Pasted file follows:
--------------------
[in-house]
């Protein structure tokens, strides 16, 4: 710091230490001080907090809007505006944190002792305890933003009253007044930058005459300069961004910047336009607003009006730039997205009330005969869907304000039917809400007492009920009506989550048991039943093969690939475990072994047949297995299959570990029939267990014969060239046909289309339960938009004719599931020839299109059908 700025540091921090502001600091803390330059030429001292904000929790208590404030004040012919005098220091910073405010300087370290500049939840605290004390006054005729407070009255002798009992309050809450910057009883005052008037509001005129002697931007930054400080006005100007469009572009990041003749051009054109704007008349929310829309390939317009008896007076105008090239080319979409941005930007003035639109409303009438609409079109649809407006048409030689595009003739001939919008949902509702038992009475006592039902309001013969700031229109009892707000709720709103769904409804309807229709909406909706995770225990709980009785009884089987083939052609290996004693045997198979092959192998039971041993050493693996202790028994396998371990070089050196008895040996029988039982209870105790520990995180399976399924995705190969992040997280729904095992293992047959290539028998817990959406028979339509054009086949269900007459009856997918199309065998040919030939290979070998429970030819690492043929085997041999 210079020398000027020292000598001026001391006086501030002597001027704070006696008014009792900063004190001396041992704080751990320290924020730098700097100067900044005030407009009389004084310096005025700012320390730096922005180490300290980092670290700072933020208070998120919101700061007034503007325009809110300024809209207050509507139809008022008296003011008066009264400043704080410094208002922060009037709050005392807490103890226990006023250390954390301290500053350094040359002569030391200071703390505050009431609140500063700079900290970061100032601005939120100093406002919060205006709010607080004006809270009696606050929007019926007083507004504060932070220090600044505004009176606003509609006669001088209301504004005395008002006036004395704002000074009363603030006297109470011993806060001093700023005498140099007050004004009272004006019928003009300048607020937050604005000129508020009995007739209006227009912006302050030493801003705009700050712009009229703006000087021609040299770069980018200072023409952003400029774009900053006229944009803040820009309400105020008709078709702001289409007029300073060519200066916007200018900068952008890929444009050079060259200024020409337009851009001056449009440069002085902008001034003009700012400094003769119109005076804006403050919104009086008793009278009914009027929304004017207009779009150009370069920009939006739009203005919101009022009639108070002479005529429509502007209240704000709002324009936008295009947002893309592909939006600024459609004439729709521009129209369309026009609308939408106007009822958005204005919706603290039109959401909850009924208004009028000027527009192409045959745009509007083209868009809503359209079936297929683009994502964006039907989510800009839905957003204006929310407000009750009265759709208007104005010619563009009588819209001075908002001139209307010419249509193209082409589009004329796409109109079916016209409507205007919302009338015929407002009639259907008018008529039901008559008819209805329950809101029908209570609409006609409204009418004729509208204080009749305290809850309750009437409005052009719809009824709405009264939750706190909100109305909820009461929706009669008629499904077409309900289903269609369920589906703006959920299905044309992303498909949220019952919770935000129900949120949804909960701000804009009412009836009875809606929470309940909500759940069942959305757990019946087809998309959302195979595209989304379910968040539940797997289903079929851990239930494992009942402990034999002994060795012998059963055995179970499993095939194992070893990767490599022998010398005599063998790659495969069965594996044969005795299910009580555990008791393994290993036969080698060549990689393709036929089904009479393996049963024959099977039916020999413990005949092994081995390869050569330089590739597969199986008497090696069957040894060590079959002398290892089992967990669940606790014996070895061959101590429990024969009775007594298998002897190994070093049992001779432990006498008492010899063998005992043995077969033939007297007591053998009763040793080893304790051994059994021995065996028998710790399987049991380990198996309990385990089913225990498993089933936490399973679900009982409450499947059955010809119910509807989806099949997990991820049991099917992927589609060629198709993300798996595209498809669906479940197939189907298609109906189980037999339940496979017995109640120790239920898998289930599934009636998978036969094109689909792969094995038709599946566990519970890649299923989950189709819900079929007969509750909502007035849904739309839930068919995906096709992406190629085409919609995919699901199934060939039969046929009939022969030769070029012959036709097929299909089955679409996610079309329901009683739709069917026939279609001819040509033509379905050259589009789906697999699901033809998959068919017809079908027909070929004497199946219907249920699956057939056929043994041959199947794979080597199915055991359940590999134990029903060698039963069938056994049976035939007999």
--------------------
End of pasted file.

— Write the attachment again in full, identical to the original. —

[in-house]
């Protein structure tokens, strides 16, 4: 710091230490001080907090809007505006944190002792305890933003009253007044930058005459300069961004910047336009607003009006730039997205009330005969869907304000039917809400007492009920009506989550048991039943093969690939475990072994047949297995299959570990029939267990014969060239046909289309339960938009004719599931020839299109059908 700025540091921090502001600091803390330059030429001292904000929790208590404030004040012919005098220091910073405010300087370290500049939840605290004390006054005729407070009255002798009992309050809450910057009883005052008037509001005129002697931007930054400080006005100007469009572009990041003749051009054109704007008349929310829309390939317009008896007076105008090239080319979409941005930007003035639109409303009438609409079109649809407006048409030689595009003739001939919008949902509702038992009475006592039902309001013969700031229109009892707000709720709103769904409804309807229709909406909706995770225990709980009785009884089987083939052609290996004693045997198979092959192998039971041993050493693996202790028994396998371990070089050196008895040996029988039982209870105790520990995180399976399924995705190969992040997280729904095992293992047959290539028998817990959406028979339509054009086949269900007459009856997918199309065998040919030939290979070998429970030819690492043929085997041999 210079020398000027020292000598001026001391006086501030002597001027704070006696008014009792900063004190001396041992704080751990320290924020730098700097100067900044005030407009009389004084310096005025700012320390730096922005180490300290980092670290700072933020208070998120919101700061007034503007325009809110300024809209207050509507139809008022008296003011008066009264400043704080410094208002922060009037709050005392807490103890226990006023250390954390301290500053350094040359002569030391200071703390505050009431609140500063700079900290970061100032601005939120100093406002919060205006709010607080004006809270009696606050929007019926007083507004504060932070220090600044505004009176606003509609006669001088209301504004005395008002006036004395704002000074009363603030006297109470011993806060001093700023005498140099007050004004009272004006019928003009300048607020937050604005000129508020009995007739209006227009912006302050030493801003705009700050712009009229703006000087021609040299770069980018200072023409952003400029774009900053006229944009803040820009309400105020008709078709702001289409007029300073060519200066916007200018900068952008890929444009050079060259200024020409337009851009001056449009440069002085902008001034003009700012400094003769119109005076804006403050919104009086008793009278009914009027929304004017207009779009150009370069920009939006739009203005919101009022009639108070002479005529429509502007209240704000709002324009936008295009947002893309592909939006600024459609004439729709521009129209369309026009609308939408106007009822958005204005919706603290039109959401909850009924208004009028000027527009192409045959745009509007083209868009809503359209079936297929683009994502964006039907989510800009839905957003204006929310407000009750009265759709208007104005010619563009009588819209001075908002001139209307010419249509193209082409589009004329796409109109079916016209409507205007919302009338015929407002009639259907008018008529039901008559008819209805329950809101029908209570609409006609409204009418004729509208204080009749305290809850309750009437409005052009719809009824709405009264939750706190909100109305909820009461929706009669008629499904077409309900289903269609369920589906703006959920299905044309992303498909949220019952919770935000129900949120949804909960701000804009009412009836009875809606929470309940909500759940069942959305757990019946087809998309959302195979595209989304379910968040539940797997289903079929851990239930494992009942402990034999002994060795012998059963055995179970499993095939194992070893990767490599022998010398005599063998790659495969069965594996044969005795299910009580555990008791393994290993036969080698060549990689393709036929089904009479393996049963024959099977039916020999413990005949092994081995390869050569330089590739597969199986008497090696069957040894060590079959002398290892089992967990669940606790014996070895061959101590429990024969009775007594298998002897190994070093049992001779432990006498008492010899063998005992043995077969033939007297007591053998009763040793080893304790051994059994021995065996028998710790399987049991380990198996309990385990089913225990498993089933936490399973679900009982409450499947059955010809119910509807989806099949997990991820049991099917992927589609060629198709993300798996595209498809669906479940197939189907298609109906189980037999339940496979017995109640120790239920898998289930599934009636998978036969094109689909792969094995038709599946566990519970890649299923989950189709819900079929007969509750909502007035849904739309839930068919995906096709992406190629085409919609995919699901199934060939039969046929009939022969030769070029012959036709097929299909089955679409996610079309329901009683739709069917026939279609001819040509033509379905050259589009789906697999699901033809998959068919017809079908027909070929004497199946219907249920699956057939056929043994041959199947794979080597199915055991359940590999134990029903060698039963069938056994049976035939007999």